The American Civil War Memorial pays tribute to the sacrifice made by citizens of Waterloo during the Civil War, and recognizes the soldiers from the North and the South who gave their lives in the conflict. The Memorial, designed by sculptor Pietro del Fabro of Princeton Junction, New Jersey, is located on Lock Island along the Cayuga-Seneca Canal, part of the Erie Canal System. The design incorporates the Memorial into the historic canal environment of Waterloo and provides a destination for visitors arriving from town, those hiking the recreational trails, and boaters cruising the inland waterway. The Memorial includes individual cenotaphs for each man from Waterloo who died in the Civil War and a North South Cenotaph recognizing all lives lost. The North South Cenotaph is constructed of stones sent from the 36 States which were in existence at the end of the Civil War. A Women's Cenotaph commemorates all the women who served during the war. The Unit Cenotaph lists the Regiments in which the men of Waterloo and Seneca County served and the Civil War battles they fought in.
The central feature of the Memorial is a marble star stone set in a cedar lined enclosure with a stone portal. A flame of remembrance burns in the portal opening. A stele on the western point of the island marks the site for travelers arriving by water. The Memorial has a flagpole carrying the United States flag of 1865. The flag, star stone and trees are illuminated at night.
The townspeople of Waterloo were involved in the creation of the Memorial. During the summer of 2007, residents worked together on the project, carving the limestone cenotaphs. The star stone is incised with 620 stars gilt with 23K gold. Each star represents 1,000 lives lost in the conflict. Using star drills, townspeople, visitors and reenactors worked with Pietro to create the stars. As part of the project, residents landscaped the Memorial with flower beds and lilac and cedar plantings.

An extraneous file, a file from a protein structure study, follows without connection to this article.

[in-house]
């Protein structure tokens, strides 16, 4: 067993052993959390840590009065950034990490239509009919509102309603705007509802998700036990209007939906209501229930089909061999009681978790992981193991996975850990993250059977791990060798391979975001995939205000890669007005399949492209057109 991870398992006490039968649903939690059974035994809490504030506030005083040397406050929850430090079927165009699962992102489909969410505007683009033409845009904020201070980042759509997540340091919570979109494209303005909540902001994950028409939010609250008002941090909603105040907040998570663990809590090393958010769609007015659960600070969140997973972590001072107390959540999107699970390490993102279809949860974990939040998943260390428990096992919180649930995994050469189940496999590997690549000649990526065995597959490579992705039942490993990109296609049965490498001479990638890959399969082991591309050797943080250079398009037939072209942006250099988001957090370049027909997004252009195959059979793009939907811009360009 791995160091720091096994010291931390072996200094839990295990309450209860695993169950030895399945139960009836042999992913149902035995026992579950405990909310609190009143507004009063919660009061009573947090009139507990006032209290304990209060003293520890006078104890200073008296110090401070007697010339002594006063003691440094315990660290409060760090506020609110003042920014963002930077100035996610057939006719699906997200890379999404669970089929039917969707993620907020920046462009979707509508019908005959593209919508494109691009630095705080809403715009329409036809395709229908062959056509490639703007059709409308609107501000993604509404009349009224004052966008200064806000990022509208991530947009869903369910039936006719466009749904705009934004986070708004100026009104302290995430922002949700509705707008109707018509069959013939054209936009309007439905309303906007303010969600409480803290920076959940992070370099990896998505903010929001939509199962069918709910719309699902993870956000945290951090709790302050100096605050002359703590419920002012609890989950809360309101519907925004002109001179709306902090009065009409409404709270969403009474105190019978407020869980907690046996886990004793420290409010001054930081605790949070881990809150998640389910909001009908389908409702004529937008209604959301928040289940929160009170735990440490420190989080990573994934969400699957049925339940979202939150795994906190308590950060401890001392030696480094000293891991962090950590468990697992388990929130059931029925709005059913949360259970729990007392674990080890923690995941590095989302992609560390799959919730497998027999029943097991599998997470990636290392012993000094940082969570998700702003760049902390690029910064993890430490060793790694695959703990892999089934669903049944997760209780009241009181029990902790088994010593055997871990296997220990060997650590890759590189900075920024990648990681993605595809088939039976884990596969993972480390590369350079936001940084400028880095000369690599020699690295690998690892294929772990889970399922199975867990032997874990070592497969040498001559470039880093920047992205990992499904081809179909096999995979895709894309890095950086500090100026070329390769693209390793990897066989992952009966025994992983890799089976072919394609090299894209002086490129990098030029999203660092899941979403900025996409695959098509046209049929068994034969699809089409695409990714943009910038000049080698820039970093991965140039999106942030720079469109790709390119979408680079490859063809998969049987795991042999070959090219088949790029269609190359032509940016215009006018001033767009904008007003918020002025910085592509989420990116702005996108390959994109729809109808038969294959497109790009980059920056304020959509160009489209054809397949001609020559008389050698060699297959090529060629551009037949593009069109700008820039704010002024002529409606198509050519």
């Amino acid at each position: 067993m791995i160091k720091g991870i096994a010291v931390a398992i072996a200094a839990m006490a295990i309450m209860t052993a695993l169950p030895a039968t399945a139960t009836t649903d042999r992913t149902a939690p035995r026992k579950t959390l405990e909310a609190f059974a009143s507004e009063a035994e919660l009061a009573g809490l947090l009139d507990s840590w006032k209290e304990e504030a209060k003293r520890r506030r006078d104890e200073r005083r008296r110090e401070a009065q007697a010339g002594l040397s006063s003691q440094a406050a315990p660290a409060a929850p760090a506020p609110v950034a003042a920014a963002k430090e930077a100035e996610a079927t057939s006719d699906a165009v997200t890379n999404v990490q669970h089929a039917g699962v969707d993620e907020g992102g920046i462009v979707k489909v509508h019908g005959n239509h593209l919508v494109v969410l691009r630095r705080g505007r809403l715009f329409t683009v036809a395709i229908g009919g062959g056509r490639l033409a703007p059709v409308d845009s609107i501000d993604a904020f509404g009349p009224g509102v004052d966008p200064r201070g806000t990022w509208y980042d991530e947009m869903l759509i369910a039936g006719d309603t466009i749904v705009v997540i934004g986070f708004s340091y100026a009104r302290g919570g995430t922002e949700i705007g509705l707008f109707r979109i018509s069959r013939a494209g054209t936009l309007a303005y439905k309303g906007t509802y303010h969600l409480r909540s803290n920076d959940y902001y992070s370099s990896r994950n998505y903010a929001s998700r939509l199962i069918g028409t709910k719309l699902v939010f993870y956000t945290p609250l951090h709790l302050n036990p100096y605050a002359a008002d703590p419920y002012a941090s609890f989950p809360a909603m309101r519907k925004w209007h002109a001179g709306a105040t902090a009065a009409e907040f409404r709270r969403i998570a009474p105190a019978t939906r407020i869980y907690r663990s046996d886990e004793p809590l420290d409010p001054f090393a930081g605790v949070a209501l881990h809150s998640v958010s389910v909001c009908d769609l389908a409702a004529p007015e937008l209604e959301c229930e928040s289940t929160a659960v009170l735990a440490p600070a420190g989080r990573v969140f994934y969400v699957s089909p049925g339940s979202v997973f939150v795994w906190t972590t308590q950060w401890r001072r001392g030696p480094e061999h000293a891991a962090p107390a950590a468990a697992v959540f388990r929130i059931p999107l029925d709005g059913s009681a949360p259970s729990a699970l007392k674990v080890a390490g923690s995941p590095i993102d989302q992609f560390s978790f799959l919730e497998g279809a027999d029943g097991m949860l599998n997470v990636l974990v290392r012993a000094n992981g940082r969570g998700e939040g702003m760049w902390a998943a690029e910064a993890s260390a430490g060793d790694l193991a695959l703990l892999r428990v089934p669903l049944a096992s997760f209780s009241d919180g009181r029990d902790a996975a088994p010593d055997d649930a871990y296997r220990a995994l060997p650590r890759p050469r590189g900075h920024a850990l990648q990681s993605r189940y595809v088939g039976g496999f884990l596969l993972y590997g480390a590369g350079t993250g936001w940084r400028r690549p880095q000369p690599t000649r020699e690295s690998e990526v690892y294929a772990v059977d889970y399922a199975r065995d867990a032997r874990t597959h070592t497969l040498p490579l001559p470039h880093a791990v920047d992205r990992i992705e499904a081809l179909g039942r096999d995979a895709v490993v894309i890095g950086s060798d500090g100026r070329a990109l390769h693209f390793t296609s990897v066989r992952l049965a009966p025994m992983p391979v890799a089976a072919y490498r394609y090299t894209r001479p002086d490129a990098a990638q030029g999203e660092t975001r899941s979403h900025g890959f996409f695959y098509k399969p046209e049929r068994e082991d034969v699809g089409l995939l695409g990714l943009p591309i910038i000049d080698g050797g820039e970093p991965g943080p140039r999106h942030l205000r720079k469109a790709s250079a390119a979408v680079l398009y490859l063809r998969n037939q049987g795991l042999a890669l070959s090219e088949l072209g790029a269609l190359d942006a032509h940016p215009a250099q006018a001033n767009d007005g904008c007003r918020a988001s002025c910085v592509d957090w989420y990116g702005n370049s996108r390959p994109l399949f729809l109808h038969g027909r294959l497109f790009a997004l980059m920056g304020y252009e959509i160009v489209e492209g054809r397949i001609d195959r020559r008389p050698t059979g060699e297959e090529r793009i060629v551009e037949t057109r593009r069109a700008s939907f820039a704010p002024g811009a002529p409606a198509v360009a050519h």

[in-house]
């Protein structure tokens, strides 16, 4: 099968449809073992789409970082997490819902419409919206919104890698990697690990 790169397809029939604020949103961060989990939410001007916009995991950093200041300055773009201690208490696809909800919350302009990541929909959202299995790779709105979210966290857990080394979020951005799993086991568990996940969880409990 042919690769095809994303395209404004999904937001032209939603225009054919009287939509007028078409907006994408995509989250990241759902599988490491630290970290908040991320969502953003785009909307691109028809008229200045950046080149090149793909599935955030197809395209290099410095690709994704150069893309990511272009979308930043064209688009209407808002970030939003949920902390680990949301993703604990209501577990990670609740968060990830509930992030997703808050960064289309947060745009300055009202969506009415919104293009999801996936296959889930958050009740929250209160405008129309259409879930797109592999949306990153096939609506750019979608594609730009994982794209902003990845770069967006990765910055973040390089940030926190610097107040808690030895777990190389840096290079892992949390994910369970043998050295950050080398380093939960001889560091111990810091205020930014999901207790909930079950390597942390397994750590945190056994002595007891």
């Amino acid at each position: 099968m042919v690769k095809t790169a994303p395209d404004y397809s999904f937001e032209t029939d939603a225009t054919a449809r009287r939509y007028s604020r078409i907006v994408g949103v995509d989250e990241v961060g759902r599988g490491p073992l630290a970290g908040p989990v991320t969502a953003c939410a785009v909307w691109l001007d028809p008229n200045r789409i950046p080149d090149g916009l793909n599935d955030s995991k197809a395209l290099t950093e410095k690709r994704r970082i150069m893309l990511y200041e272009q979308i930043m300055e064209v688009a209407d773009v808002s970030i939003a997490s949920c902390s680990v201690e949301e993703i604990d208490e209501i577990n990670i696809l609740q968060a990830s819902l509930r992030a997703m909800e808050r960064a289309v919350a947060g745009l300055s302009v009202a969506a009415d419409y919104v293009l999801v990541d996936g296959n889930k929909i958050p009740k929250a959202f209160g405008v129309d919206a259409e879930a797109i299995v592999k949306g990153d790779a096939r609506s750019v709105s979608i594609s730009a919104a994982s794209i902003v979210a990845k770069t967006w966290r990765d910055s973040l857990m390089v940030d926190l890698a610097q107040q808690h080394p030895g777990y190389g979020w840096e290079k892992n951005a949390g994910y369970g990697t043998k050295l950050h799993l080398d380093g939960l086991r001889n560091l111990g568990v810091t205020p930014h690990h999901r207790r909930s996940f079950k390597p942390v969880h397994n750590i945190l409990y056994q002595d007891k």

The Daughters of Union Veterans of the Civil War 1861-1865, New York Department, took ownership of the Memorial on August 25, 2009. The Daughters are active in all the affairs of the Memorial including arranging ceremonies at the site and giving tours.
Memorial Day was originally called Decoration Day; it referred to the practice of decorating Civil War soldiers' tombs with bouquets of lilacs. In 1966, a resolution by the United States Congress and a proclamation by President Lyndon Johnson recognized Waterloo as the birthplace of Memorial Day. The American Civil War Memorial, dedicated on September 20, 2008, honors the fallen of the first Memorial Day, May 5, 1866.